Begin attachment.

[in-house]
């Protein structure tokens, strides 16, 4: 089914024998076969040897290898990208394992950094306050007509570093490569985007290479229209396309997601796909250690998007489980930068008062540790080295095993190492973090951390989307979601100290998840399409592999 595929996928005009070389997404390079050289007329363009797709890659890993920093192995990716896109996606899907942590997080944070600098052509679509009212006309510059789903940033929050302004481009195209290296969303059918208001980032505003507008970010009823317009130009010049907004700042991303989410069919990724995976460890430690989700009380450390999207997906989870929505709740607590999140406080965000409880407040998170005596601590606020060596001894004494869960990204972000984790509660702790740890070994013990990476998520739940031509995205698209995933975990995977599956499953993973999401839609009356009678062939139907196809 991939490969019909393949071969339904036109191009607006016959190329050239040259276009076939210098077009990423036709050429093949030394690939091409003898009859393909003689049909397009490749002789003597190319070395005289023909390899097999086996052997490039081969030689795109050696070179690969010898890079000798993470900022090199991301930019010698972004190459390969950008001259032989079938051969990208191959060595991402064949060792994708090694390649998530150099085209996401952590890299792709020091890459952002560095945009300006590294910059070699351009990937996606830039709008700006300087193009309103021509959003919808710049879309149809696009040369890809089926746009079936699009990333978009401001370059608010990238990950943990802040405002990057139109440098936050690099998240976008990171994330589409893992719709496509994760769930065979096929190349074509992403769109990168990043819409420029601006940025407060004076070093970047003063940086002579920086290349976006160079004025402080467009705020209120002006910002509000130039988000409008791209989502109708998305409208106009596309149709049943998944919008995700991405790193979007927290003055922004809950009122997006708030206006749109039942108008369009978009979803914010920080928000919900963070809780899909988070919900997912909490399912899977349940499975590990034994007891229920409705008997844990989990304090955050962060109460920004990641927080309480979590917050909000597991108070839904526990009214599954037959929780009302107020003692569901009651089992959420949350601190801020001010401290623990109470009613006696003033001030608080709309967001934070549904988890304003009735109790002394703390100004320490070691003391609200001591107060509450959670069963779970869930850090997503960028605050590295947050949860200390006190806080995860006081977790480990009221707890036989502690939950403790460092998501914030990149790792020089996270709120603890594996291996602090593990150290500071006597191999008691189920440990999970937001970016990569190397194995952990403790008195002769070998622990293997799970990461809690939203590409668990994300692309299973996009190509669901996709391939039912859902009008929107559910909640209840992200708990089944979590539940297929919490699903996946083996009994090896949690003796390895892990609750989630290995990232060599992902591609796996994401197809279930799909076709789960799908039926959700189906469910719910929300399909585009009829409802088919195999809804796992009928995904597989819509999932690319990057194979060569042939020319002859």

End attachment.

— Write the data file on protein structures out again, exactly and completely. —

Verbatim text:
[in-house]
């Protein structure tokens, strides 16, 4: 089914024998076969040897290898990208394992950094306050007509570093490569985007290479229209396309997601796909250690998007489980930068008062540790080295095993190492973090951390989307979601100290998840399409592999 595929996928005009070389997404390079050289007329363009797709890659890993920093192995990716896109996606899907942590997080944070600098052509679509009212006309510059789903940033929050302004481009195209290296969303059918208001980032505003507008970010009823317009130009010049907004700042991303989410069919990724995976460890430690989700009380450390999207997906989870929505709740607590999140406080965000409880407040998170005596601590606020060596001894004494869960990204972000984790509660702790740890070994013990990476998520739940031509995205698209995933975990995977599956499953993973999401839609009356009678062939139907196809 991939490969019909393949071969339904036109191009607006016959190329050239040259276009076939210098077009990423036709050429093949030394690939091409003898009859393909003689049909397009490749002789003597190319070395005289023909390899097999086996052997490039081969030689795109050696070179690969010898890079000798993470900022090199991301930019010698972004190459390969950008001259032989079938051969990208191959060595991402064949060792994708090694390649998530150099085209996401952590890299792709020091890459952002560095945009300006590294910059070699351009990937996606830039709008700006300087193009309103021509959003919808710049879309149809696009040369890809089926746009079936699009990333978009401001370059608010990238990950943990802040405002990057139109440098936050690099998240976008990171994330589409893992719709496509994760769930065979096929190349074509992403769109990168990043819409420029601006940025407060004076070093970047003063940086002579920086290349976006160079004025402080467009705020209120002006910002509000130039988000409008791209989502109708998305409208106009596309149709049943998944919008995700991405790193979007927290003055922004809950009122997006708030206006749109039942108008369009978009979803914010920080928000919900963070809780899909988070919900997912909490399912899977349940499975590990034994007891229920409705008997844990989990304090955050962060109460920004990641927080309480979590917050909000597991108070839904526990009214599954037959929780009302107020003692569901009651089992959420949350601190801020001010401290623990109470009613006696003033001030608080709309967001934070549904988890304003009735109790002394703390100004320490070691003391609200001591107060509450959670069963779970869930850090997503960028605050590295947050949860200390006190806080995860006081977790480990009221707890036989502690939950403790460092998501914030990149790792020089996270709120603890594996291996602090593990150290500071006597191999008691189920440990999970937001970016990569190397194995952990403790008195002769070998622990293997799970990461809690939203590409668990994300692309299973996009190509669901996709391939039912859902009008929107559910909640209840992200708990089944979590539940297929919490699903996946083996009994090896949690003796390895892990609750989630290995990232060599992902591609796996994401197809279930799909076709789960799908039926959700189906469910719910929300399909585009009829409802088919195999809804796992009928995904597989819509999932690319990057194979060569042939020319002859």